Google to eat away its cookies for a more private browsing experience4 min readReading Time: 3 minutes
Everyone has an online presence today – your friends, family, neighbour, even the neighbour’s cat! It’s next to impossible to come across someone without a digital footprint, with the internet serving as a vast pool that stores all our information.
What is a digital footprint?
It is information about a particular person that exists on the internet as a result of their online activity.
When brands realised just how many people are constantly online, they figured out that the best way to reach potential customers would be to have their own digital presence, with advertisements to remind you to buy, buy, buy!
Here’s an example – you may have seen an ad for a cool new pair of shoes and you click on the website of the brand to get a better look. For some reason, you decide not to buy those shoes right then, but the same ad then keeps popping up on different websites you scroll. Freaky, right? This is how advertisement technology works!
The privacy question
Now, in a statement last week, Google announced that it will stop selling ads based on what and where people browse, as the debate on privacy has been creating heating up. Alphabet Inc, which is the parent company of Google, said its ad tools will no longer support individual tracking of users across websites from 2022 onwards. The plan now is to look at other ways to advertise, where users like you and me and brands are happier. This would involve the doing away of third-party cookies from Chrome.
Third-party cookies may sound delicious, but they are actually little bits of code that can let advertisers track user history across the web.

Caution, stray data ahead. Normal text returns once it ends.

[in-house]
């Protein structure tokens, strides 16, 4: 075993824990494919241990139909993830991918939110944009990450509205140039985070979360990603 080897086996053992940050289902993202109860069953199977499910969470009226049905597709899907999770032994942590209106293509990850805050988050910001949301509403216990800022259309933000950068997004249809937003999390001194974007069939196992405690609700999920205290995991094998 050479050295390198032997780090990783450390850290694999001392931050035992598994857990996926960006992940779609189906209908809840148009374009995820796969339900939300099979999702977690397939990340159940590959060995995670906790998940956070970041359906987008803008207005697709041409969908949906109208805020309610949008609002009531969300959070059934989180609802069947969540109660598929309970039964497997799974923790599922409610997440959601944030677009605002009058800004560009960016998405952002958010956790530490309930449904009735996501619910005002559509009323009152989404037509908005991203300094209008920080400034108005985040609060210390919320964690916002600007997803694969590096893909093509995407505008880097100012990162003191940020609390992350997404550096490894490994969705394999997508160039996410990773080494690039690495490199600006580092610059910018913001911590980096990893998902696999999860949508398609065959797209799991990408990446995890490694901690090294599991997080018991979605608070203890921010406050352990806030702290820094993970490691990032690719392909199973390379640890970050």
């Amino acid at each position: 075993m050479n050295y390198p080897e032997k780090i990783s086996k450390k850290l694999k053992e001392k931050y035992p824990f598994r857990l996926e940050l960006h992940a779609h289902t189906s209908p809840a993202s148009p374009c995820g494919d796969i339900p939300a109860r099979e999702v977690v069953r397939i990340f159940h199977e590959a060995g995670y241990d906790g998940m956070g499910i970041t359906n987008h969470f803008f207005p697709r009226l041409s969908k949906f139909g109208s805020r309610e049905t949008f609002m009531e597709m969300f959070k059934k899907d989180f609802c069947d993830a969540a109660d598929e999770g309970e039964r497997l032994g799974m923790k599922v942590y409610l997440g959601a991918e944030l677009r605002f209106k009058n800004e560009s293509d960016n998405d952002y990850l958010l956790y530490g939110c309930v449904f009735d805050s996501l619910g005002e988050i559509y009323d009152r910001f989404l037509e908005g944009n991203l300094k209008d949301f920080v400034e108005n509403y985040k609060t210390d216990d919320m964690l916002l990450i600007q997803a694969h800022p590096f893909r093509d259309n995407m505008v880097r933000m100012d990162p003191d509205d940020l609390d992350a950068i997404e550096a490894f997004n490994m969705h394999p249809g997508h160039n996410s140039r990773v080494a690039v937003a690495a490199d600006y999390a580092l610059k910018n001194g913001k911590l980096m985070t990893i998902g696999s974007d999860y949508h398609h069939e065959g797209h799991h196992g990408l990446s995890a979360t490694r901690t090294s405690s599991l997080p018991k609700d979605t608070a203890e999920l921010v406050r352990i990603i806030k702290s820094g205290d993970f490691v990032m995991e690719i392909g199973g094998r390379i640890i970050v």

Meanwhile, Apple’s Safari browser and Mozilla’s Firefox have already started to block third-party cookies. Google Chrome wants to do this too in a phased manner over the next two years.
“If digital advertising doesn’t evolve to address the growing concerns people have about their privacy and how their personal identity is being used, we risk the future of the free and open web,” David Temkin, Google’s director of product management for ads privacy and trust, said in a blog post.
Google under fire
So what made Google want to change how brands reach out to us? Well, for a while now, the internet giant has been slammed by the public and by lawmakers for how it targets and tracks users as part of its ad business. There are various ongoing lawsuits Google is facing.
The way ahead
Given all this criticism, Google was trying to push towards a ‘privacy sandbox’. This allows brands to target ads based on people’s interests, but without infringing on an individual’s privacy. In January, Google announced that it was testing out Federated Learning of Cohorts (FLoC) as a means of advertising. Here, FLoC, the idea is to group people into clusters based on common interests, rather than tracking individual interests. This allows people to be anonymous within a group.
However, the company has made it clear that it will not be building new technology to support user tracking on Chrome, as it feels that this process is unnecessary to making certain ads reach the right people.
Sources: Economic Times, Indian Express, cnet.com
Images: hallaminternet.com, bgr.com, Giphy